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The Next America | Education / Round-Up

More Students Taking AP, but Racial Gaps Persist

There's an achievement gap, not just in AP performance, but in students even taking Advanced Placement courses in the first place.

(Shutterstock)

photo of Sophie Quinton
February 18, 2014

Here's a roundup of the education articles that caught Next America's eye from Feb. 10 to 17. All address trends that particularly affect minority students.

RACIAL GAPS PERSIST IN ADVANCED PLACEMENT TESTS. The number of high school students taking advanced placement tests had almost doubled in the last decade, but hundreds of thousands of students aren't taking AP courses in subject areas where they show potential, according to the College Board. And racial gaps still persist: African American students, for example, while making up 14.5 percent of the high school class of 2013, are just 4.6 percent of students scoring a 3 or higher on an AP exam. Chronicle of Higher Education

OBAMA EVENT ON YOUR MINORITY MEN POSTPONED. The launch of a White House initiative that would support young minority men was postponed last week due to bad weather. The effort—when it officially launches— will call on the private sector to test strategies aimed at keeping young people in school and out of trouble. It will also involve an internal agency effort to evaluate which programs best serve the population. Washington Post

 

COLLEGE PAYS OFF. The wage premium for having a college degree is at a record high, according to a new report from the Pew Research Center. Young college-educated workers today earn $17,500 more, on average, than their counterparts with only high school diplomas. In 1965, the wage gap was just $7,400. Meanwhile, a report from Hamilton Place Strategies finds that, given current trends in tuition increases, a four-year degree will no longer be worth its cost in the year 2086. New York Times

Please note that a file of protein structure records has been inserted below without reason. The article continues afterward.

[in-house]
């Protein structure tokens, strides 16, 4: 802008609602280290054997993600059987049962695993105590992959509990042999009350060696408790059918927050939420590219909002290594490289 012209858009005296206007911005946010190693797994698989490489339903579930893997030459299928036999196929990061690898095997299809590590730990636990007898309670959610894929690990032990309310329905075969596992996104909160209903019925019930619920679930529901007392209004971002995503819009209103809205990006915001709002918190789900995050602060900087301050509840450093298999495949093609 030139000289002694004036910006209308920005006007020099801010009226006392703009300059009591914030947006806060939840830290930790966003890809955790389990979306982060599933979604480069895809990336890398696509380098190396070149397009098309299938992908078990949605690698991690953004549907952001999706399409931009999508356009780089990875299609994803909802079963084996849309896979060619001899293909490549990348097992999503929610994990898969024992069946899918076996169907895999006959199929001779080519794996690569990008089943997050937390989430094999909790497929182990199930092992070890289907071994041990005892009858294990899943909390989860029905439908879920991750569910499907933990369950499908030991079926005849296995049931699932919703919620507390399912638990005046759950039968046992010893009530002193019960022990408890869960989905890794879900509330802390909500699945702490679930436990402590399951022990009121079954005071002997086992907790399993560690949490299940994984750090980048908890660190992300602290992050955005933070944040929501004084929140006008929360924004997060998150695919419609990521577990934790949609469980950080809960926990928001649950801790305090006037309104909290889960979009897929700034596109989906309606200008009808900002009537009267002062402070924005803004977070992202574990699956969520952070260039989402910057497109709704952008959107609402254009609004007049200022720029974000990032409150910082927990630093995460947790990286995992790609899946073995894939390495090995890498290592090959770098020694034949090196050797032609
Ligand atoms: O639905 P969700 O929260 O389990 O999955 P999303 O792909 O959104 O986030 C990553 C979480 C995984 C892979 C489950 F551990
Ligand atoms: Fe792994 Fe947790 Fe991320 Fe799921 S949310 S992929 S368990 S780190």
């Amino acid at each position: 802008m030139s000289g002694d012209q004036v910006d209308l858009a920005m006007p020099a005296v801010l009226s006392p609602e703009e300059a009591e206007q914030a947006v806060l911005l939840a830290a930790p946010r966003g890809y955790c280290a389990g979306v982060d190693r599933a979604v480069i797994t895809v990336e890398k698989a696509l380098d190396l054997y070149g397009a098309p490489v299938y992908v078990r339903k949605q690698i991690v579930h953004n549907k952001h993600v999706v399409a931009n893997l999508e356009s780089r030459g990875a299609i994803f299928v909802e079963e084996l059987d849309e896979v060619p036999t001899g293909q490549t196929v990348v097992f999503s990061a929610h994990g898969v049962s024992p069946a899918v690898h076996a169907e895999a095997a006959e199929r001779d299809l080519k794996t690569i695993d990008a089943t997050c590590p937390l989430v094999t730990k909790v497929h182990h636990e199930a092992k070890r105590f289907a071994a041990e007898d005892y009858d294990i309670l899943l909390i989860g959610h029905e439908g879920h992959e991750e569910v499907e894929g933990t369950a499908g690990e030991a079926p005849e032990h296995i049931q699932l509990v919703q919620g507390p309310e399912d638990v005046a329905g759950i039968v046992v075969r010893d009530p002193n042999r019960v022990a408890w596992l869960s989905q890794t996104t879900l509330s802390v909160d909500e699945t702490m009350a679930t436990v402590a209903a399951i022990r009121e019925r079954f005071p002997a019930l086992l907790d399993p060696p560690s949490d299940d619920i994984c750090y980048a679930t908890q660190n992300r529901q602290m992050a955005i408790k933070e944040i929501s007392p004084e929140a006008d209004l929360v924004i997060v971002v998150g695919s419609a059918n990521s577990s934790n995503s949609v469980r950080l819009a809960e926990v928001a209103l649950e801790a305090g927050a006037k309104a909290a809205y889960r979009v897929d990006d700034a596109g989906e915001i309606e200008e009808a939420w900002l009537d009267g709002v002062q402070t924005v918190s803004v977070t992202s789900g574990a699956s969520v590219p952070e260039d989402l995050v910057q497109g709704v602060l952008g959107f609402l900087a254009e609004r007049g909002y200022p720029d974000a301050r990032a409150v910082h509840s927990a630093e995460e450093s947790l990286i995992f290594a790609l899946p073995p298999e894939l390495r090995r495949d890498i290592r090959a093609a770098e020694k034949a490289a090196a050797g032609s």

De BLASIO DEFENDS DECISION TO KEEP SCHOOLS OPEN. The winter storm that hammered New York City last week was worse than Mayor Bill de Blasio expected, but he's still defended his decision to keep the schools open. "So many families depend on their schools as a place for their kids to be during the day, a safe place, a place where they not only are taught but they get nutrition and they are safe from the elements," de Blasio said. "So many of these families have to go to work. They do not have a choice. They need a safe option for their kids." Chalkbeat New York

COLLEGES CLEAN UP FINANCIAL AID LANGUAGE. Dozens of colleges and universities have changed the wording on their financial aid websites in response to criticisms from Rep. Elijah Cummings, D-Md., that colleges were misleading students. Cummings' office identified 111 cases of colleges requiring students to submit fee-based forms for federal student aid or implying that students would have to pay to access federal aid, even though federal law requires institutions to accept and process such forms for free. Inside Higher Ed

ICYMI: RECENT NEXT AMERICAN EDUCATION COVERAGE

WHY CENTRAL FLORIDA KIDS CHOOSE COMMUNITY COLLEGEA partnership between UCF and local two-year programs is helping keep a university degree within the reach of low-income, minority students. By Sophie Quinton.

WHY SOME HBCUs HAVE MORE WHITE, HISPANIC STUDENTSRoundup: Competition for stellar African-American students is so stiff, some institutions now fill the gap with low-income students, creating more challenges to the bottom line. By Sophie Quinton.

RUBIO: HERE'S HOW TO MAKE COLLEGE AFFORDABLE. Americans—including first-generation collegians—need higher-ed tools geared toward the new economy, the senator said at a Next America event. By Stephanie Czekalinski

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